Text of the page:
D.S. answers from Sacramento on May 29, 2010
I would go higher up. Go talk to the principle. If that doesn't help go to the school district. Keep going until you get help or until they listen to you.
J.B. answers from Atlanta on May 28, 2010
Well, I'm a former Special Ed teacher, and do you understand how much paperwork they have to do on a daily basis? Unless everyone agrees to make daily progress reports part of your child's IEP (which would be highly unusual), then you shouldn't expect them. I understand you being concerned about your child's performance, and that's wonderful, but you should really try to work something out on a weekly or bi-weekly basis. Special Ed teachers in most systems have been asked to add even MORE case loads to their already bulging pile due to economic downturns and lack of funding. They're some of the most over-worked teachers you'll ever find. No one needs to be texting daily -that's for sure! I'm sure rather than being intimidated, they are simply exasperated.
If they cave and start doing all of this for you and your child, then they have to do it for EVERY SINGLE CHILD. That's completely impossible. As a parent, you are primarily still responsible for your child's education, where they receive it and how they use it. The school functions as a place for learning and learning facilitation, but it's not the whole package. It's wonderful that our schools now have a system set up for special needs children, because for many years they did not. However, given the limited resources and money -they can't do everything. I don't understand why regular progress reports wouldn't keep you up to date? The only time I can see any daily communication being necessary is if you're dealing with a behavior disorder -and only then for a certain period of time.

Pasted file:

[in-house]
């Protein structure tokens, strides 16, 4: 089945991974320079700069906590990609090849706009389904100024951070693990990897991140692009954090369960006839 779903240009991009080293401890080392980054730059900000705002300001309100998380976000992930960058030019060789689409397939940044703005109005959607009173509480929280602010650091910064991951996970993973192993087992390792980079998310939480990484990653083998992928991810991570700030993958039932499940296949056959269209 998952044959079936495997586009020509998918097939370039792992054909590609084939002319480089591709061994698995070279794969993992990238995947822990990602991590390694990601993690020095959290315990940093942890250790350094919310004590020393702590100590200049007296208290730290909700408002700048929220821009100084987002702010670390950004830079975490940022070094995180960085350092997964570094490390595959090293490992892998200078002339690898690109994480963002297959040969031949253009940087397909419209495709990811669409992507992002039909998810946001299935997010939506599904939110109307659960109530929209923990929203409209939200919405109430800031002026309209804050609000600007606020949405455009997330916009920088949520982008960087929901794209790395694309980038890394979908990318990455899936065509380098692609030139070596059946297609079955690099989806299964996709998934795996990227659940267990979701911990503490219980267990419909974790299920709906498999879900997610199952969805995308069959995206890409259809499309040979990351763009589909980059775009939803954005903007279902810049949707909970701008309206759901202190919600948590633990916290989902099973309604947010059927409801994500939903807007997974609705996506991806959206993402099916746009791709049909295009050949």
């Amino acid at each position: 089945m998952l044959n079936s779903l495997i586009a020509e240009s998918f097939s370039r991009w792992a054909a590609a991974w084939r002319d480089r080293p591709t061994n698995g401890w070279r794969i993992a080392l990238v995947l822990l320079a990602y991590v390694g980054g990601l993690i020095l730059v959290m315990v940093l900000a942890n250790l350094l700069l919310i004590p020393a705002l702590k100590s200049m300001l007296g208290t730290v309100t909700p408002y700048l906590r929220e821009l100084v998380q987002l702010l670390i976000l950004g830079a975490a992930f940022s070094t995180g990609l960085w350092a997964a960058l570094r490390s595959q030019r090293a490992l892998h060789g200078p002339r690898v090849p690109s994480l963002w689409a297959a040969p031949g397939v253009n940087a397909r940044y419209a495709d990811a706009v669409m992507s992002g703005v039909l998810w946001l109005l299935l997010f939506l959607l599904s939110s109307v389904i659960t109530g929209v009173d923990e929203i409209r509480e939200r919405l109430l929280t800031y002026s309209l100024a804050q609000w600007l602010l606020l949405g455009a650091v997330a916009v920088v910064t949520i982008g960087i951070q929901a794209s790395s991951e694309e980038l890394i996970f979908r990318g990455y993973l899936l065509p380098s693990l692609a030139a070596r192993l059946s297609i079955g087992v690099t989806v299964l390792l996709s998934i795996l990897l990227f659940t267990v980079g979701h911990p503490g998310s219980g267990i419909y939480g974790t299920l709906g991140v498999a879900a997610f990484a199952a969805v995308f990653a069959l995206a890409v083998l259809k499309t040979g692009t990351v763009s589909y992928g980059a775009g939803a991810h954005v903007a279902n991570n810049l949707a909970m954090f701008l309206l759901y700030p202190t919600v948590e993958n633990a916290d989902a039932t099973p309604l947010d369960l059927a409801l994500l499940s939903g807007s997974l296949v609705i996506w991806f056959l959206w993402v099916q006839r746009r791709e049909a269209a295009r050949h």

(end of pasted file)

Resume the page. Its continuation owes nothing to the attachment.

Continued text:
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T.S. answers from San Francisco on May 29, 2010
Unless the IEP is not working for your daughter, I have to agree with the team at school. Why such a need to helicopter? I mean we ALL want to make sure our child is getting everything they need at school, and sure, checking in once or twice between report cards seems reasonable, but these people are INCREDIBLY overworked. I have an ADHD daughter and I work part time at her school, so I'm very familiar with the whole process. Please try to keep lines of communication friendly and appropriate for the situation, it's in your daughter's best interest. Calls and emails should be done at school and during business hours, please don't call or text teachers/staff at home, that's really crossing a line :(
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B.R. answers from Sacramento on May 29, 2010
My thoughts as reading the first part of your post were that you were probably being a bit aggressive in contacting them. I have to agree with them for the most part that you need to back off. If you have a specific question that comes up in between IEP sessions, I think you should talk to her teacher about those things. Other than that, I do agree with them that the scheduled IEP meetings and reports should likely be enough for you. Funny that you say you are a former teacher, yet you are having problems with this.
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K.V. answers from San Francisco on May 29, 2010